With the support of my family and unwavering belief in the goodness of America, I declare to you today as a candidate for president of the United States.”
With those words—in an Aug. 13 speech in Columbia, South Carolina—our esteemed governor ended years of speculation and made official what had become apparent months ago. Rick Perry will seek the presidency in 2012.
Within days of the announcement, Perry was already dealing with multiple controversies over his statements that Federal Reserve chief Ben Bernanke might be committing treason, that the jury is still out on climate change, and that Texas schools teach creationism. Despite Perry’s wobbly first week, many pundits were bullish on his chances against Mitt Romney and Michele Bachmann.
Amid all the horse-race analysis of Perry’s candidacy, we hope the national media—and GOP primary voters—will focus on a more important issue: Can he govern?
His performance in Texas hasn’t been inspiring. Perry is a purely political animal. When the campaigns are over and he actually takes office, he’s not someone who studies, or even cares much about, policy details. On the few occasions he has put forth major policy proposals, the results have been colossal failures.
First there was the Trans-Texas Corridor that would have used government’s eminent domain authority to seize rural farmland for a massive toll road. The backlash from rural Republicans was intense, and the plan died slowly over the next four legislative sessions.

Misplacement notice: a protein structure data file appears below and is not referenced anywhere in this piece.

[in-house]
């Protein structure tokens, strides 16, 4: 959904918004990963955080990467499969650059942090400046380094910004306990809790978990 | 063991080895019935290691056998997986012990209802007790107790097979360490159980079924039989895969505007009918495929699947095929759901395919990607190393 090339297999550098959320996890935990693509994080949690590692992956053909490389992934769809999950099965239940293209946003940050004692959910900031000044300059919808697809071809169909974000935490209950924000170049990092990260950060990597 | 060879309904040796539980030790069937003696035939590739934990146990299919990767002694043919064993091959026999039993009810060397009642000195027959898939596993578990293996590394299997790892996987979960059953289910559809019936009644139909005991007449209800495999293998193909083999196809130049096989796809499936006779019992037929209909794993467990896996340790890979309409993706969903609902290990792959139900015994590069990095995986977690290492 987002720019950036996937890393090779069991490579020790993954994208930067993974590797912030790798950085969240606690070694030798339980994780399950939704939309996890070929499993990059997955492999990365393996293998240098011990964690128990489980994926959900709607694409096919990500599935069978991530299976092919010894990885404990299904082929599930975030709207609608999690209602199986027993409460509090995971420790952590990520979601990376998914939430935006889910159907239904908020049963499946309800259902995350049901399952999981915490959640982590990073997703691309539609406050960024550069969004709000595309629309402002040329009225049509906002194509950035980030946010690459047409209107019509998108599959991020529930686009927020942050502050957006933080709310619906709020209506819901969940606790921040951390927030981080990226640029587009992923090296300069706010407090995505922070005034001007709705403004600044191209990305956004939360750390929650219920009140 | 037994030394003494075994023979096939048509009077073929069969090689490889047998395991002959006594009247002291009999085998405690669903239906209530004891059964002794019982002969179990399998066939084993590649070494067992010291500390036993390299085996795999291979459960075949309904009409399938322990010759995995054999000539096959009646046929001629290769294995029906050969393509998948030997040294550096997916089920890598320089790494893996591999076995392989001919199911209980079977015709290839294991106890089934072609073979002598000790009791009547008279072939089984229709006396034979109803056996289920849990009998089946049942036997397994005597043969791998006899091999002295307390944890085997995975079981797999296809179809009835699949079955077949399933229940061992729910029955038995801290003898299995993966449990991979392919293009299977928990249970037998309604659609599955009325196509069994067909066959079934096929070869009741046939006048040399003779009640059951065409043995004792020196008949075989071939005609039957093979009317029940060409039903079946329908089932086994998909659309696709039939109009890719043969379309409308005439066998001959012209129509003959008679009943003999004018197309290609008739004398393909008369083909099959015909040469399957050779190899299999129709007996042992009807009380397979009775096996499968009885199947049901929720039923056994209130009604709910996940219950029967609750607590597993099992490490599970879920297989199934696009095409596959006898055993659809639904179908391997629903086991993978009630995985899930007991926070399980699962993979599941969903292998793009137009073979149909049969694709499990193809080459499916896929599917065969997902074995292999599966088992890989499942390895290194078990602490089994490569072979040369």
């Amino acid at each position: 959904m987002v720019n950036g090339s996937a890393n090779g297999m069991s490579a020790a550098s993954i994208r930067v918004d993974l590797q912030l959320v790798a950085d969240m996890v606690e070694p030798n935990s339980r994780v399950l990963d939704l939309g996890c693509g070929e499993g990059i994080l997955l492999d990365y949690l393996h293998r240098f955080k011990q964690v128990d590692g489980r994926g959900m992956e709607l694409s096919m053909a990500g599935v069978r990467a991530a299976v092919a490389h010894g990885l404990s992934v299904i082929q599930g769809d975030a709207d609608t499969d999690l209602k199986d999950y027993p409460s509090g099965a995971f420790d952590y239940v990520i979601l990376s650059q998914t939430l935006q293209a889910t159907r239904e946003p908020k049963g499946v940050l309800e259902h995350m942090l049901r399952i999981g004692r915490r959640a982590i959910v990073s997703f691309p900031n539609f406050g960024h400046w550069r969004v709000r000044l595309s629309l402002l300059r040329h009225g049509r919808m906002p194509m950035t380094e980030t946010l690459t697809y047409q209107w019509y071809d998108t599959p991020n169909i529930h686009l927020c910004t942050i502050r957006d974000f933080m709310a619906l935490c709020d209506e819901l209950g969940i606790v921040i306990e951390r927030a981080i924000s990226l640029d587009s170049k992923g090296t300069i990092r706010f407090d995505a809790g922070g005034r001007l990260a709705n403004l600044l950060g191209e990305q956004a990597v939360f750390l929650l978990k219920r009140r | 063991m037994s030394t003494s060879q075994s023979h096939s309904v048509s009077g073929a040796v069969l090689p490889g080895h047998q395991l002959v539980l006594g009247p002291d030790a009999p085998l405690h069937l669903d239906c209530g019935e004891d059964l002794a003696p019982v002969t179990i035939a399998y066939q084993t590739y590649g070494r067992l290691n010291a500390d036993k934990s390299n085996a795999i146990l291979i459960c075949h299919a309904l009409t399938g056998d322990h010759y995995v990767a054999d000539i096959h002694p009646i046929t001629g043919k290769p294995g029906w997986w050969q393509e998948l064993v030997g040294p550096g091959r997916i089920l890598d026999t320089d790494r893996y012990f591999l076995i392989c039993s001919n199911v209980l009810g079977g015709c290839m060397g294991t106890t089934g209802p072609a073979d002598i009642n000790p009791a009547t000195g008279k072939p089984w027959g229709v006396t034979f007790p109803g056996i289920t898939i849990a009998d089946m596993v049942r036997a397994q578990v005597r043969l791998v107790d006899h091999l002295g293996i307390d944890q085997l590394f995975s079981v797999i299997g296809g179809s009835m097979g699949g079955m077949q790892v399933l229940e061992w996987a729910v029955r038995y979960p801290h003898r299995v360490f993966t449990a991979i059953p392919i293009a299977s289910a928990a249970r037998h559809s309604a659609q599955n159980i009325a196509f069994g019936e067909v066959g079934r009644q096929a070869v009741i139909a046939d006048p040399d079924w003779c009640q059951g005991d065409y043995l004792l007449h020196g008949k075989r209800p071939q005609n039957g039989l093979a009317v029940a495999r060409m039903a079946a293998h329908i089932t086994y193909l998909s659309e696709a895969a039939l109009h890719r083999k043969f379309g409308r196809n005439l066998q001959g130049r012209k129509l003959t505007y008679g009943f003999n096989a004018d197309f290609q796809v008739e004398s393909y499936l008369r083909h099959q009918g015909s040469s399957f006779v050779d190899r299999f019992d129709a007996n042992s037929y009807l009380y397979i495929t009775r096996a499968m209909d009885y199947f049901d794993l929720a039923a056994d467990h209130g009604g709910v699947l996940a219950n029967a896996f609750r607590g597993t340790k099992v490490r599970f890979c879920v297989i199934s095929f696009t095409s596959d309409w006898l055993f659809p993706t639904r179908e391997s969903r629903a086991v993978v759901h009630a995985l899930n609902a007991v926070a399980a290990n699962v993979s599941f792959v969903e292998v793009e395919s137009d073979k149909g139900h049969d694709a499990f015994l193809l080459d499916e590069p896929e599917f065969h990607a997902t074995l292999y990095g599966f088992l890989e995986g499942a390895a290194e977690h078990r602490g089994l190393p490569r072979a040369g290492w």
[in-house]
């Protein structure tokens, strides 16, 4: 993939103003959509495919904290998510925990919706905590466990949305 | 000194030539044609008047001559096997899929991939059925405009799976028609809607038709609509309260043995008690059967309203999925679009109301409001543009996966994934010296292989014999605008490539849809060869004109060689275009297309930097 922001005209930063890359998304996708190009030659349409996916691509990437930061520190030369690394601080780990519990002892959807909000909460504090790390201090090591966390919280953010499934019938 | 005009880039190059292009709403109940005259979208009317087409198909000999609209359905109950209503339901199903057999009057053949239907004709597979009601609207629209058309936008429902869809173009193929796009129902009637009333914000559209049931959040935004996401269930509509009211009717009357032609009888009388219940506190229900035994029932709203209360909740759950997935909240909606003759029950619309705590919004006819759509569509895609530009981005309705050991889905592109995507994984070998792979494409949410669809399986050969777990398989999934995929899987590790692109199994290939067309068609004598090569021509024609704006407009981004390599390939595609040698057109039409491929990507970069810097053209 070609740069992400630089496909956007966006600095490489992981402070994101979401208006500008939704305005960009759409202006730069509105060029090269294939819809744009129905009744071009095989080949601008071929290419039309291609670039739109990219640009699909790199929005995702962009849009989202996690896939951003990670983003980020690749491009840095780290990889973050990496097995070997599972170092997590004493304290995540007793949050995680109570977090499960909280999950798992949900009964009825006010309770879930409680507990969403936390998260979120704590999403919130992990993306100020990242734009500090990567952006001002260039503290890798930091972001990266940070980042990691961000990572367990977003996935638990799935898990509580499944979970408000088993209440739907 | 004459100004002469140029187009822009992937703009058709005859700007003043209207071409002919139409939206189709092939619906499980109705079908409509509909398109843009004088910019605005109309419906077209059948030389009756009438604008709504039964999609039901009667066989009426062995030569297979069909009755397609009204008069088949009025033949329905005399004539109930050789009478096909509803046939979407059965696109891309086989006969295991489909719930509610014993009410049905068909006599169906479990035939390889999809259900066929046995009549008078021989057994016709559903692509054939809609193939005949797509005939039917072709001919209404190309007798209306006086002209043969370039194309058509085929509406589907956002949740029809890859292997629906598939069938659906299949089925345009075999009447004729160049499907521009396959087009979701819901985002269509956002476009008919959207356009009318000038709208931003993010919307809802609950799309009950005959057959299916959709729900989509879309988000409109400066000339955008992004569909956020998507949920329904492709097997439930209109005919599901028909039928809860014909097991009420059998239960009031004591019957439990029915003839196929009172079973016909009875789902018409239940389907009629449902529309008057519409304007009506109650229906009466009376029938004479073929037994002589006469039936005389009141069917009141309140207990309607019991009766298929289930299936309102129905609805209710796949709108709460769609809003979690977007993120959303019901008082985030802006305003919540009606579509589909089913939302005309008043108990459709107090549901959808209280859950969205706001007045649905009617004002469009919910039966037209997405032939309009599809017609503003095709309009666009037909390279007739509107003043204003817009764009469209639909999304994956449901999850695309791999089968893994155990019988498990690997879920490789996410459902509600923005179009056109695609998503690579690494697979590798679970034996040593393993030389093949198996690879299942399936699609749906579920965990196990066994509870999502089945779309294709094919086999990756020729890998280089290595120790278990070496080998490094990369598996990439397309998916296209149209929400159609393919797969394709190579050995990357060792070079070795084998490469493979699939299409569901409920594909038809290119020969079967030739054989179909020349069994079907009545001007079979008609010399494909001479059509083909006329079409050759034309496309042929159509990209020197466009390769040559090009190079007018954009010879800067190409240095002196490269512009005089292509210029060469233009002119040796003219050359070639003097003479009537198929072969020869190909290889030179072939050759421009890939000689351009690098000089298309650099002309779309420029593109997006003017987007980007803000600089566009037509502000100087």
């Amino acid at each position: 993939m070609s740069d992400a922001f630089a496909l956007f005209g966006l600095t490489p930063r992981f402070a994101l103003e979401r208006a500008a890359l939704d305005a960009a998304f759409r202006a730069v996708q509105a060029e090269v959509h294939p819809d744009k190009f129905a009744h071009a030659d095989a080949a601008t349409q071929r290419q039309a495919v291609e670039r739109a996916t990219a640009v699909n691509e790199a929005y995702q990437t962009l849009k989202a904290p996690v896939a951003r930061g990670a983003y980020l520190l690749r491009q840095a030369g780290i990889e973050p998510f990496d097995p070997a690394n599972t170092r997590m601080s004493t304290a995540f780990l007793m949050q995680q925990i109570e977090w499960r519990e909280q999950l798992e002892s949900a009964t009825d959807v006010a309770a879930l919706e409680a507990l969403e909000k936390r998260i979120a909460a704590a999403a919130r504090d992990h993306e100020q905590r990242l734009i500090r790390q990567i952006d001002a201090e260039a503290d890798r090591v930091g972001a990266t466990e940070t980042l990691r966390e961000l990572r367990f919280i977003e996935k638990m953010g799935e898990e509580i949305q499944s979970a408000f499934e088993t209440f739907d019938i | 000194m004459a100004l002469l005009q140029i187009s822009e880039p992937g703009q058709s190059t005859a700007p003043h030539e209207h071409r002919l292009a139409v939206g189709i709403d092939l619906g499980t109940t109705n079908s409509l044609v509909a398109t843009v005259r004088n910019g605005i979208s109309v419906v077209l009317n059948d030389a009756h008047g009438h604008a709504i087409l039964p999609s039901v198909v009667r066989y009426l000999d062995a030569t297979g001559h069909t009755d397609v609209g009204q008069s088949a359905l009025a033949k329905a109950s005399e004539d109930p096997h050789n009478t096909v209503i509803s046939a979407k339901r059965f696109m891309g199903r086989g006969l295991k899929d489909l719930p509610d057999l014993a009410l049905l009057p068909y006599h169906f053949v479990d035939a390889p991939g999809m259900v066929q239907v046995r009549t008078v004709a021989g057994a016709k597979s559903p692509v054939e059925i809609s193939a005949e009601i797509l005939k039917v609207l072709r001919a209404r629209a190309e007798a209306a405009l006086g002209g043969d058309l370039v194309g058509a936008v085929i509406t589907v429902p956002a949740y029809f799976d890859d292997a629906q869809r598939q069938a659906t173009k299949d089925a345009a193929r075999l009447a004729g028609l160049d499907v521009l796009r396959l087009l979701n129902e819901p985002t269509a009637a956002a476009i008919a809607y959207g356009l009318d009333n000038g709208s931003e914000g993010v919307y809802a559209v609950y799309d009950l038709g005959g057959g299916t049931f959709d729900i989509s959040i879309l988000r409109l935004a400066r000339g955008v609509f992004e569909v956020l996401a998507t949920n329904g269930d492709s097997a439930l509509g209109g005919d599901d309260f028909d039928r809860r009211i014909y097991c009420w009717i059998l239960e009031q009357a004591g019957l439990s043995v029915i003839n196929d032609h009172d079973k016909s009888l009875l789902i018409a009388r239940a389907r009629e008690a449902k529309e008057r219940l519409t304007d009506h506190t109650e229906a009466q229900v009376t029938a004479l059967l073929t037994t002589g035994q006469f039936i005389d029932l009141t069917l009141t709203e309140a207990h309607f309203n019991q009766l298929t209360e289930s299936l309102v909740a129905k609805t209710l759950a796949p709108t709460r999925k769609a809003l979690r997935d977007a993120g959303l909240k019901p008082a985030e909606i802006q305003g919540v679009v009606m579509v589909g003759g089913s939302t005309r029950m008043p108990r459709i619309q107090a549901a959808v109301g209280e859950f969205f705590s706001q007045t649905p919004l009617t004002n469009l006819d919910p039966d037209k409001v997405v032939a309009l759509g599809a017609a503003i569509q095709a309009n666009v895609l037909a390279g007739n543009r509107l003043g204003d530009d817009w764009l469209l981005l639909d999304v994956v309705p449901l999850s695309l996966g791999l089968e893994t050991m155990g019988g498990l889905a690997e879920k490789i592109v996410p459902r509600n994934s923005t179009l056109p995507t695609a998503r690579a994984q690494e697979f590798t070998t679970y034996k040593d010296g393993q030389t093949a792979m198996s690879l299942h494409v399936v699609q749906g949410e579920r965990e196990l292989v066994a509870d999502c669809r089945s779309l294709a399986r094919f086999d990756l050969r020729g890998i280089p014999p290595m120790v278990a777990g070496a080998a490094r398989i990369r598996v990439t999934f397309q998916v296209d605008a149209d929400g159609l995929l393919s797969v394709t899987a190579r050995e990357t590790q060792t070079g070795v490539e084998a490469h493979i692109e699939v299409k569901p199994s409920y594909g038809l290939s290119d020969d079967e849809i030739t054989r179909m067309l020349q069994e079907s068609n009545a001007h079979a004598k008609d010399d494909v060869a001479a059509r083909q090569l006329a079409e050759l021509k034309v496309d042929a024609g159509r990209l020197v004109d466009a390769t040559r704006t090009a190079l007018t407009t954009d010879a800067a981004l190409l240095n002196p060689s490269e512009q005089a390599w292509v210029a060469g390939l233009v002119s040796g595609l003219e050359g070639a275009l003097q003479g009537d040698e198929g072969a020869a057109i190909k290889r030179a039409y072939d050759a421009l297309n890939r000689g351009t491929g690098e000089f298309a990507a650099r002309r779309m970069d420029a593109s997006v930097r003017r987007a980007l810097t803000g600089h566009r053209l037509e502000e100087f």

In 2007, Perry proposed that all young girls receive the HPV vaccine. Conservatives in the Legislature would have none of it. That idea suffered defeat even faster.
Then there’s the one major proposal that Perry passed into law: the business margins tax, part of the 2006 school-finance reform. The idea was to cut property taxes and replace the lost revenue with a new business tax. Problem is, it’s been a disaster. The tax doesn’t generate enough revenue. The Texas budget has an ongoing structural deficit because of Perry’s underperforming business tax.
As governor, Perry’s lack of policy depth hasn’t hindered him. He lets the Legislature do the heavy lifting while he floats from one public appearance to another, cheerleading the Texas economy.
If he wins the presidency, Perry will have to deal with complex policy every day. He wouldn’t flourish in that role. Perry is a charismatic and talented campaigner. But the thought of him governing the country is almost too scary to contemplate.